6. IBM z/OS Provisioning Toolkit, is a command line utility for the rapid provisioning and de-provisioning of z/OS development environments without requiring any z/OS specific administration skills. The toolkit uses IBM z/OSMF to define workflows that can provision runtime environments and IBM Cloud Provisioning and Management to manage and control those workflows. The toolkit can help us in reaching our ambition that teams working on the IBM Z platform are fully “self-servicing”.

  7. IBM Z Operations Analytics (IOAz) provides actionable insights into the health of your IT operations environment. IOAz uses machine learning to proactively detect emerging issues across services, so you can proactively alert and cognitively adjust to changes. With IBM Common Data Provider as part of IOAz you are also able to collect z/OS data and forward it to other operational analytics platforms, such as Splunk.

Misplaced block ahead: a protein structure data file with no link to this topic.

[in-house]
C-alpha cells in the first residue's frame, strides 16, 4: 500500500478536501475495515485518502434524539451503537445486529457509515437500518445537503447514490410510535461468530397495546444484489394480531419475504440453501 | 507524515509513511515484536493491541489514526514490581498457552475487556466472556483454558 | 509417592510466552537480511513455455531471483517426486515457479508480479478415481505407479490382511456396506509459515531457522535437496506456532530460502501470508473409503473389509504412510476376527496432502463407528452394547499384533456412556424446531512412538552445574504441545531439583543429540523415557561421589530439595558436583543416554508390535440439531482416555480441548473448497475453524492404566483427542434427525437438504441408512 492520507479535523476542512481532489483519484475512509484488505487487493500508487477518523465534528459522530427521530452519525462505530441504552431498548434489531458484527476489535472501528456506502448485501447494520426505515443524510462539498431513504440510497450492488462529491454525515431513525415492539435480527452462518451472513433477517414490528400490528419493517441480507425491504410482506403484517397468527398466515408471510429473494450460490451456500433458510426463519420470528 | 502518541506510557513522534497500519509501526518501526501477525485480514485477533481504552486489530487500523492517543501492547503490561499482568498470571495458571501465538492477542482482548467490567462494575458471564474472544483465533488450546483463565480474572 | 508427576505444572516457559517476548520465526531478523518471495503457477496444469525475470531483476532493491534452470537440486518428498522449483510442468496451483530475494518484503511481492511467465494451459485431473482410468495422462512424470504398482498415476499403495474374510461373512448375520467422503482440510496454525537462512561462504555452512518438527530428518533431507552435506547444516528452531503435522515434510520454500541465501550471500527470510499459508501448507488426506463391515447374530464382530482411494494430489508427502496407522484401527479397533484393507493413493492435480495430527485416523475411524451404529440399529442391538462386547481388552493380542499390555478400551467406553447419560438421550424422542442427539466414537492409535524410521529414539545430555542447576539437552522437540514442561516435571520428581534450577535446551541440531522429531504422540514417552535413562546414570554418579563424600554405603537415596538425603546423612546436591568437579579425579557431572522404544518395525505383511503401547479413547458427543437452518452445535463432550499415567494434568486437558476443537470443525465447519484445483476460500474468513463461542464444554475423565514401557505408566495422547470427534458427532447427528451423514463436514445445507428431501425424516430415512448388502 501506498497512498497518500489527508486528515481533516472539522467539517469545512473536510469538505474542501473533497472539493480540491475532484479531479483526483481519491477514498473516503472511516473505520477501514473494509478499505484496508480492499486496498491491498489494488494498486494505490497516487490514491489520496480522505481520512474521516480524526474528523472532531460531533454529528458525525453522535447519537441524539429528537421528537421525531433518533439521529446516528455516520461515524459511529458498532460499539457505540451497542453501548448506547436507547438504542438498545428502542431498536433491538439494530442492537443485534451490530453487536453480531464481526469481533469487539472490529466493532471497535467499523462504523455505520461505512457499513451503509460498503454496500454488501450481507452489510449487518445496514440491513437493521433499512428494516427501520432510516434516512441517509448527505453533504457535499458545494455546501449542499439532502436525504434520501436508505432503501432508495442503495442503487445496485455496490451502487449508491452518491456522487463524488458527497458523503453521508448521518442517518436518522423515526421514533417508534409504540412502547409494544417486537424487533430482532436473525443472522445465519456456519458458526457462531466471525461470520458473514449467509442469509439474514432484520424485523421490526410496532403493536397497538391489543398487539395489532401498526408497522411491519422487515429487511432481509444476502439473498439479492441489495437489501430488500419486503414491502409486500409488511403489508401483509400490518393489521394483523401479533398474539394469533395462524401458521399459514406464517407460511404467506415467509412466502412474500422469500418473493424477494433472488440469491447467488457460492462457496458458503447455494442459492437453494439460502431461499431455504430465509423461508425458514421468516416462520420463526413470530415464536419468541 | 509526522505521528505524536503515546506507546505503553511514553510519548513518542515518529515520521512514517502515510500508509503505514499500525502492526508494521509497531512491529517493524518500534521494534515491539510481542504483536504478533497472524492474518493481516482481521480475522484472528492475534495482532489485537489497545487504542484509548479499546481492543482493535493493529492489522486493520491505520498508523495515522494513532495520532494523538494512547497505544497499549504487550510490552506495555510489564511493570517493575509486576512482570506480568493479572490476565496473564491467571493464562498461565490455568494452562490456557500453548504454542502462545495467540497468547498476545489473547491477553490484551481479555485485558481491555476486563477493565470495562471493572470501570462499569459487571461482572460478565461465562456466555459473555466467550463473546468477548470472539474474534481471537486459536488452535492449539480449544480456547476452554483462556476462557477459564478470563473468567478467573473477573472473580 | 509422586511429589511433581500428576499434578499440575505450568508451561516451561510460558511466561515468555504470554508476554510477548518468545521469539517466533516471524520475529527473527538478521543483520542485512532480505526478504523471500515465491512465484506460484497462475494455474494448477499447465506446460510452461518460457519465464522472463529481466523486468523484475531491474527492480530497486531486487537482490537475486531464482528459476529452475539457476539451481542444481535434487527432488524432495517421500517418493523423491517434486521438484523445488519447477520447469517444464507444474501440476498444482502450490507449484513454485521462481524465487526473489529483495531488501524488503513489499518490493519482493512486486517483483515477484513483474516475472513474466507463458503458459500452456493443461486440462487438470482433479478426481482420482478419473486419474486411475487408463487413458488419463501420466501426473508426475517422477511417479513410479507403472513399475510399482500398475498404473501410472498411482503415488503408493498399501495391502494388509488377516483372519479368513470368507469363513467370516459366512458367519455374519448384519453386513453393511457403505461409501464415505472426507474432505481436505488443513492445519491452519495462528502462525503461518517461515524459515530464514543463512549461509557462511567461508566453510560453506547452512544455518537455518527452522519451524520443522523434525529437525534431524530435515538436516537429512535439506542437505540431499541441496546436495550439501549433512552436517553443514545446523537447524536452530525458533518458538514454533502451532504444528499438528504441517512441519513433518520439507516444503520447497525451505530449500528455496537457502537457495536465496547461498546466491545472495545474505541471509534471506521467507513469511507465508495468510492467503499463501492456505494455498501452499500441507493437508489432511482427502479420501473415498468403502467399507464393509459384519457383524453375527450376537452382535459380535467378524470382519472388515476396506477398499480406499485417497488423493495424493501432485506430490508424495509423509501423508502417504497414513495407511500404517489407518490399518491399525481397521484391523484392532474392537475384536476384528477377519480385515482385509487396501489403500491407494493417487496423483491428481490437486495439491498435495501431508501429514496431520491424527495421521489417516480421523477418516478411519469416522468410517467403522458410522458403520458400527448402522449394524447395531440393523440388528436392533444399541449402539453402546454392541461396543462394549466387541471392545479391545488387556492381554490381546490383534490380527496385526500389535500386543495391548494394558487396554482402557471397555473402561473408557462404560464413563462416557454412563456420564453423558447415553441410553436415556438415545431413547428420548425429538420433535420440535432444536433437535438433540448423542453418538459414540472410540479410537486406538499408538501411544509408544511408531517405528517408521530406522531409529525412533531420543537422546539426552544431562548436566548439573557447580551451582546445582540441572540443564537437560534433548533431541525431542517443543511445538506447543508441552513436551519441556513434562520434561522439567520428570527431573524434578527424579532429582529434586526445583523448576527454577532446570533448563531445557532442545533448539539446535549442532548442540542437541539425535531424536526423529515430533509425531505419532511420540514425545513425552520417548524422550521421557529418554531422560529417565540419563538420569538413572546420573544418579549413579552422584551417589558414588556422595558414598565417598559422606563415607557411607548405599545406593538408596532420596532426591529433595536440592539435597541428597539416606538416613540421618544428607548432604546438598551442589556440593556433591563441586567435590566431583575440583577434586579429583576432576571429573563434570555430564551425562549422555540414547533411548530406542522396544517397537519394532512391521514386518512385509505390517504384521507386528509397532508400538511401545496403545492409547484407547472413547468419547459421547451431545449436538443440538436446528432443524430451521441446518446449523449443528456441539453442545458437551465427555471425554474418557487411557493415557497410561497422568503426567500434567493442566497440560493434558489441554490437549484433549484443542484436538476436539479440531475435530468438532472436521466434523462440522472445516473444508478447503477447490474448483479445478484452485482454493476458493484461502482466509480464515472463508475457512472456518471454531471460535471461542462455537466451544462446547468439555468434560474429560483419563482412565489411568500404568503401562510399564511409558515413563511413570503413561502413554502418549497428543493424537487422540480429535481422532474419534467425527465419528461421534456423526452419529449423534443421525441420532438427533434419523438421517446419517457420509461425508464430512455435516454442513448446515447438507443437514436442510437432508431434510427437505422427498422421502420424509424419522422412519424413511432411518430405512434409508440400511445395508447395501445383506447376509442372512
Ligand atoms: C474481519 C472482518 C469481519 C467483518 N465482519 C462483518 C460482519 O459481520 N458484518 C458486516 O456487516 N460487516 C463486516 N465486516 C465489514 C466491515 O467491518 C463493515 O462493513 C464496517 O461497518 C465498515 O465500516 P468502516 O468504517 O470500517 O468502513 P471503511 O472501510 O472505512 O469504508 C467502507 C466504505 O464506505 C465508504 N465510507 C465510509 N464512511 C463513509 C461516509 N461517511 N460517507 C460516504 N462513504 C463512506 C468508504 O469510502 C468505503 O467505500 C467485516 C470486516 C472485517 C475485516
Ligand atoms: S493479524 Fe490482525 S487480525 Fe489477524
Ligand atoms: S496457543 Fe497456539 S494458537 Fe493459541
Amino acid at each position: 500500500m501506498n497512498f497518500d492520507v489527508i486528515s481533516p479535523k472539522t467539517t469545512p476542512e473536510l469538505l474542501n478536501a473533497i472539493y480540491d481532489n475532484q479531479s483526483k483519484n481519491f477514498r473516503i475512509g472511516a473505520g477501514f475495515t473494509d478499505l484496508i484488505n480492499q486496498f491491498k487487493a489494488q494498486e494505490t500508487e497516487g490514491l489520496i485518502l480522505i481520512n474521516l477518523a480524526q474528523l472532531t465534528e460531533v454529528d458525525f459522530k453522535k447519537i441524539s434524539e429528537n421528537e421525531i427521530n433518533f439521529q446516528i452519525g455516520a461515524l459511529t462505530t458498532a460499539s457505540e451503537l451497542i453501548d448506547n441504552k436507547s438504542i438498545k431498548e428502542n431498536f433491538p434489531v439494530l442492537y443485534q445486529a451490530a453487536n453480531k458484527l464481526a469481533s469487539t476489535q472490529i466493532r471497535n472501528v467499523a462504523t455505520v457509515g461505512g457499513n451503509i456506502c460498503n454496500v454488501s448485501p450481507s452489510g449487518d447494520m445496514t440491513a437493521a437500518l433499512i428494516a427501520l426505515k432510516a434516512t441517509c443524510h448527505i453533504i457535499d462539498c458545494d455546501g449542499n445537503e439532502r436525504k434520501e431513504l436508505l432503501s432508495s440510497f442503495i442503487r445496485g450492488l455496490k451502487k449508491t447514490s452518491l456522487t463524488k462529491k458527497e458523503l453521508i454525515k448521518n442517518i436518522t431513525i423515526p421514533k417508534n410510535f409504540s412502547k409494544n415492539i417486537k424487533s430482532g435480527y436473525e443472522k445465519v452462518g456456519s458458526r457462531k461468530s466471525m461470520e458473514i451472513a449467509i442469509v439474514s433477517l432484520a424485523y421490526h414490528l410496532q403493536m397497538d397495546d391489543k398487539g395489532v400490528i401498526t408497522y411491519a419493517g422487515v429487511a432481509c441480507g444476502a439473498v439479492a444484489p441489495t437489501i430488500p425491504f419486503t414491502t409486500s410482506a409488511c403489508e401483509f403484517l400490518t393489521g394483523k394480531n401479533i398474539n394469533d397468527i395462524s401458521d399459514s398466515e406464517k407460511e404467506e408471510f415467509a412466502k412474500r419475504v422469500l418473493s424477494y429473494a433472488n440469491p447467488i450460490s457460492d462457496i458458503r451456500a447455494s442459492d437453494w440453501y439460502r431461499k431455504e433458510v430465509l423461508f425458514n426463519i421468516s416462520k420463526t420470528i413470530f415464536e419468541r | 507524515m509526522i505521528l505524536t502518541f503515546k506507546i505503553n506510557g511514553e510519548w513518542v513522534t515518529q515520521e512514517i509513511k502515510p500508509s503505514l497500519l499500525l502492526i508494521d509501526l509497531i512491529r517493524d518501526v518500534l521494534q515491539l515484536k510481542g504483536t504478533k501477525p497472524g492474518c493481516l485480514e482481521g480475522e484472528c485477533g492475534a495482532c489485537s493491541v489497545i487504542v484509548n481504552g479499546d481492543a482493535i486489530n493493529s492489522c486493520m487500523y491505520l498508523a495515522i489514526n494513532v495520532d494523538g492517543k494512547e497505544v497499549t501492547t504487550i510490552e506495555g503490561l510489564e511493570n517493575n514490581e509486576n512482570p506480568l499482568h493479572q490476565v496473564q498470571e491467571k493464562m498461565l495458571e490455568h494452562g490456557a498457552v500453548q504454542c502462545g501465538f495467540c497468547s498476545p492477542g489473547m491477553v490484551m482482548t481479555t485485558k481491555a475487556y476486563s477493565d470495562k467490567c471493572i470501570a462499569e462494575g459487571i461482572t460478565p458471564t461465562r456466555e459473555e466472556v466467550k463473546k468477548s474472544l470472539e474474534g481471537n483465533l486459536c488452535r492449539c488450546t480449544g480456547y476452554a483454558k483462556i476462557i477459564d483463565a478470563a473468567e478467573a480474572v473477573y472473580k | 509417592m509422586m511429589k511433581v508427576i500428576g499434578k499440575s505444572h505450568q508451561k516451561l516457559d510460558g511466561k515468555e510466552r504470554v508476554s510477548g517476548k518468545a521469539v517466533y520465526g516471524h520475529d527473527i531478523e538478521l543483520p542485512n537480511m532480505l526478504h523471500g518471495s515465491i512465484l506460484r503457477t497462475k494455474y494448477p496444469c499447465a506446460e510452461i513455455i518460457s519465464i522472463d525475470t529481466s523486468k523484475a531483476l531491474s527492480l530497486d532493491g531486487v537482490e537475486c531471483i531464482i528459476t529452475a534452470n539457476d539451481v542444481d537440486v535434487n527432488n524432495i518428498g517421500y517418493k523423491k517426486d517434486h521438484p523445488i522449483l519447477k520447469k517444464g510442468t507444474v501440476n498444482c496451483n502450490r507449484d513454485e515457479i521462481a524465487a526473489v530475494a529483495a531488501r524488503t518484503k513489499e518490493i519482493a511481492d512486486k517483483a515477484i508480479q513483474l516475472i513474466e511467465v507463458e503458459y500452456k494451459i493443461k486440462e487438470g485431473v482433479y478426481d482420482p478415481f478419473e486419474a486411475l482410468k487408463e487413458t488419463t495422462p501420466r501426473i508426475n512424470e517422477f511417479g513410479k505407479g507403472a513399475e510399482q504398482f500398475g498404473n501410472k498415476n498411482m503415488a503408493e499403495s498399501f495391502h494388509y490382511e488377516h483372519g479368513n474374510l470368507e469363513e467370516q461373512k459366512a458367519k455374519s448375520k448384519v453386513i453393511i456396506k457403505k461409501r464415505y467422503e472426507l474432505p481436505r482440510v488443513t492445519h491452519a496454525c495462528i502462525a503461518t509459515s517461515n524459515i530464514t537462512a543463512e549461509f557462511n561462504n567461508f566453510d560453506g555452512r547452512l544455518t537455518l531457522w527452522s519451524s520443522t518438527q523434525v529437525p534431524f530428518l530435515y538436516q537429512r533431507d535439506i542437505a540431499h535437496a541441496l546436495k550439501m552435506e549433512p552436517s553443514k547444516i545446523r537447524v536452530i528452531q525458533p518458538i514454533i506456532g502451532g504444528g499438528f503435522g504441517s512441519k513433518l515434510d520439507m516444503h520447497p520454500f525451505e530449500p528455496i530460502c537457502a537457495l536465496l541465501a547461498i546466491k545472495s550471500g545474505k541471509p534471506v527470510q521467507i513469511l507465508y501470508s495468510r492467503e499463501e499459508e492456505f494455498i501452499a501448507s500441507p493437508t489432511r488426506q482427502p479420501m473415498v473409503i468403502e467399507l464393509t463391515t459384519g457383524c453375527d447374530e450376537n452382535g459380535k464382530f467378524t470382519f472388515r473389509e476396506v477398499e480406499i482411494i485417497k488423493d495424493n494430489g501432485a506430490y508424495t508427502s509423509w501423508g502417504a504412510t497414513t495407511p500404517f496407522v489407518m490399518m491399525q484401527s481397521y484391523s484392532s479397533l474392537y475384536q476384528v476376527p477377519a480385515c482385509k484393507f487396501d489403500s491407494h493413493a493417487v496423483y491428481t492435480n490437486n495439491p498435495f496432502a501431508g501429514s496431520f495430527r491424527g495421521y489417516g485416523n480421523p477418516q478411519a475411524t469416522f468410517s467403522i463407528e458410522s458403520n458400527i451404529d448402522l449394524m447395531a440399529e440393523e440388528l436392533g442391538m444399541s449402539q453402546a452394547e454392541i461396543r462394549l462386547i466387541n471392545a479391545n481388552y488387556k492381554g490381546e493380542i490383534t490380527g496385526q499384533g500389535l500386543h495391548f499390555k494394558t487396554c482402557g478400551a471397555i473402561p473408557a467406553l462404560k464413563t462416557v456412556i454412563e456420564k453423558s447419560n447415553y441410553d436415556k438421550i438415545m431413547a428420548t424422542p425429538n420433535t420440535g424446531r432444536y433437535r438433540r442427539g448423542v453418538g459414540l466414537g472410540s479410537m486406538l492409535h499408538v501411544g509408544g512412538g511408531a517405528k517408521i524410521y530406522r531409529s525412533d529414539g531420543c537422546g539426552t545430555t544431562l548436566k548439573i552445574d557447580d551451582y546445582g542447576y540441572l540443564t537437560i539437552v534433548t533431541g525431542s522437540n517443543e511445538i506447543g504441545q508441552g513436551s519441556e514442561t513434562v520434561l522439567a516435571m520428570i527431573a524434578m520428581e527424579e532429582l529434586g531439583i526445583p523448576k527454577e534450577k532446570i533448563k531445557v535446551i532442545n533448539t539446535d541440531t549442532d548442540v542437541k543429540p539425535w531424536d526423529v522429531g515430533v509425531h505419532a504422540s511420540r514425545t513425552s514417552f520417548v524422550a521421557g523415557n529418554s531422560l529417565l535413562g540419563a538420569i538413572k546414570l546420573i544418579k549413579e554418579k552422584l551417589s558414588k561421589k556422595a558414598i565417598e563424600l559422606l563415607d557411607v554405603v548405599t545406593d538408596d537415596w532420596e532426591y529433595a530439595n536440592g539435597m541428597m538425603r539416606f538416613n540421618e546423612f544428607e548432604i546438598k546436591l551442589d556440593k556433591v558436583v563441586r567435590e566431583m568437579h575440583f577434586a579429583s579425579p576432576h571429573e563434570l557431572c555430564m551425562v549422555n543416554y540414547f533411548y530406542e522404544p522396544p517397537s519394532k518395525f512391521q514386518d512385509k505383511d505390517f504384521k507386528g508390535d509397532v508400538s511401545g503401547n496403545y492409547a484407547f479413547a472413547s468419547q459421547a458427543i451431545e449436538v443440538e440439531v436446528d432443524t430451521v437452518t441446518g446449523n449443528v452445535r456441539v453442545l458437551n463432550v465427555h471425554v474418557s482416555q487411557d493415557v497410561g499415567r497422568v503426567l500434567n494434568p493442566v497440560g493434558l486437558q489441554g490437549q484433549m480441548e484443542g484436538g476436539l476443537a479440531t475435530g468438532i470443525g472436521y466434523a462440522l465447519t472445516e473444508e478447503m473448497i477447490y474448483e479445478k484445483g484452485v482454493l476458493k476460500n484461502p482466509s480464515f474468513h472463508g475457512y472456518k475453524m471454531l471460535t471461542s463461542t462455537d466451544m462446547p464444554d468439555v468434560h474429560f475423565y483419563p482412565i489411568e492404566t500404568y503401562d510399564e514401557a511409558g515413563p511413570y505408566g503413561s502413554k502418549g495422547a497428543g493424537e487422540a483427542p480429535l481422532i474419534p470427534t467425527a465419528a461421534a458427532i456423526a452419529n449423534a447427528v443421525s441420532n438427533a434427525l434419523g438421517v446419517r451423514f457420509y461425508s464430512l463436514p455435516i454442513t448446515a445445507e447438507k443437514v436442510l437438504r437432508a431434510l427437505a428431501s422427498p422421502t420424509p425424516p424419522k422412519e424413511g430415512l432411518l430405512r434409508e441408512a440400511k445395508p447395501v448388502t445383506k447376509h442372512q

The ultimate goal is to have self-tuning systems and IBM is starting to leverage machine learning as a way to evolve to these self-tuning systems.

  8. IBM z/OS Connect Enterprise Edition allows you to make your IBM Z assets transparently accessible with REST APIs. Also it allows you to access REST APIs in a Cloud environment from IBM Z. This means that IBM Z becomes able to fully participate into a Cloud world.

  9. IBM API Connect is an API management solution that addresses all four aspects (create, run, manage and secure) of the API lifecycle.